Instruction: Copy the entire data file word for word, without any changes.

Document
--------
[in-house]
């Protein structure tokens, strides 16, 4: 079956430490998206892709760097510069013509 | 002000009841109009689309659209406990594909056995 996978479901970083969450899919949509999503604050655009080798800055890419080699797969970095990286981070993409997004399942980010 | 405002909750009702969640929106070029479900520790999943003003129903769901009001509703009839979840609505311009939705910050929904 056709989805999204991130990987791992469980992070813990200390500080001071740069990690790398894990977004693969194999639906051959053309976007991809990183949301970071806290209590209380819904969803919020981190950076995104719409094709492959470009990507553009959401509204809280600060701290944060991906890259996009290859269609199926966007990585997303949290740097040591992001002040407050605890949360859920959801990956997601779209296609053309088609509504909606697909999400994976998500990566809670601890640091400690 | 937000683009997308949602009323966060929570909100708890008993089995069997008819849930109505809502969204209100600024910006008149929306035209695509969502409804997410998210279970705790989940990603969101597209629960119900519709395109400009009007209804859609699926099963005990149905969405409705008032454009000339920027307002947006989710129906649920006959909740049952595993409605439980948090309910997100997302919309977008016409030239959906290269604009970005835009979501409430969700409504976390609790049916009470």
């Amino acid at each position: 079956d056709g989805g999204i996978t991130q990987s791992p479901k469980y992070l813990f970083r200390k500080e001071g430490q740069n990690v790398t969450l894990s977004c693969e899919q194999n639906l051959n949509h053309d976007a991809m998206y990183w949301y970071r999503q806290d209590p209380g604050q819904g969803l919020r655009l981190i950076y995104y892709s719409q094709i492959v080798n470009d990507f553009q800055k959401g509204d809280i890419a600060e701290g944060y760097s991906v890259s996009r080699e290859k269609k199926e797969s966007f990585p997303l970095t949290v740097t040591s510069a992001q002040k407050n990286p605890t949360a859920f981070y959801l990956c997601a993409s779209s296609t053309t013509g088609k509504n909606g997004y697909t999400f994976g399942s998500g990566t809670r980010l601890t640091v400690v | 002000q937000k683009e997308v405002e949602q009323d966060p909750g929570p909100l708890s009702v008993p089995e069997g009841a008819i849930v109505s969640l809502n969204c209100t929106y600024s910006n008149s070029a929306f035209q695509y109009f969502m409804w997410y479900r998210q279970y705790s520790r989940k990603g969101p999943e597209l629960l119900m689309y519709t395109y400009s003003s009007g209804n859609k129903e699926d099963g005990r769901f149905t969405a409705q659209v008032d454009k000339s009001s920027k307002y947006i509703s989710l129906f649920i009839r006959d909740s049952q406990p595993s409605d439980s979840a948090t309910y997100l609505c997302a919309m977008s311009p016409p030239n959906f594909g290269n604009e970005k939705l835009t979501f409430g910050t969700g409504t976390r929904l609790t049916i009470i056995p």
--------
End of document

[in-house]
């Protein structure tokens, strides 16, 4: 079956430490998206892709760097510069013509 | 002000009841109009689309659209406990594909056995 996978479901970083969450899919949509999503604050655009080798800055890419080699797969970095990286981070993409997004399942980010 | 405002909750009702969640929106070029479900520790999943003003129903769901009001509703009839979840609505311009939705910050929904 056709989805999204991130990987791992469980992070813990200390500080001071740069990690790398894990977004693969194999639906051959053309976007991809990183949301970071806290209590209380819904969803919020981190950076995104719409094709492959470009990507553009959401509204809280600060701290944060991906890259996009290859269609199926966007990585997303949290740097040591992001002040407050605890949360859920959801990956997601779209296609053309088609509504909606697909999400994976998500990566809670601890640091400690 | 937000683009997308949602009323966060929570909100708890008993089995069997008819849930109505809502969204209100600024910006008149929306035209695509969502409804997410998210279970705790989940990603969101597209629960119900519709395109400009009007209804859609699926099963005990149905969405409705008032454009000339920027307002947006989710129906649920006959909740049952595993409605439980948090309910997100997302919309977008016409030239959906290269604009970005835009979501409430969700409504976390609790049916009470």
């Amino acid at each position: 079956d056709g989805g999204i996978t991130q990987s791992p479901k469980y992070l813990f970083r200390k500080e001071g430490q740069n990690v790398t969450l894990s977004c693969e899919q194999n639906l051959n949509h053309d976007a991809m998206y990183w949301y970071r999503q806290d209590p209380g604050q819904g969803l919020r655009l981190i950076y995104y892709s719409q094709i492959v080798n470009d990507f553009q800055k959401g509204d809280i890419a600060e701290g944060y760097s991906v890259s996009r080699e290859k269609k199926e797969s966007f990585p997303l970095t949290v740097t040591s510069a992001q002040k407050n990286p605890t949360a859920f981070y959801l990956c997601a993409s779209s296609t053309t013509g088609k509504n909606g997004y697909t999400f994976g399942s998500g990566t809670r980010l601890t640091v400690v | 002000q937000k683009e997308v405002e949602q009323d966060p909750g929570p909100l708890s009702v008993p089995e069997g009841a008819i849930v109505s969640l809502n969204c209100t929106y600024s910006n008149s070029a929306f035209q695509y109009f969502m409804w997410y479900r998210q279970y705790s520790r989940k990603g969101p999943e597209l629960l119900m689309y519709t395109y400009s003003s009007g209804n859609k129903e699926d099963g005990r769901f149905t969405a409705q659209v008032d454009k000339s009001s920027k307002y947006i509703s989710l129906f649920i009839r006959d909740s049952q406990p595993s409605d439980s979840a948090t309910y997100l609505c997302a919309m977008s311009p016409p030239n959906f594909g290269n604009e970005k939705l835009t979501f409430g910050t969700g409504t976390r929904l609790t049916i009470i056995p």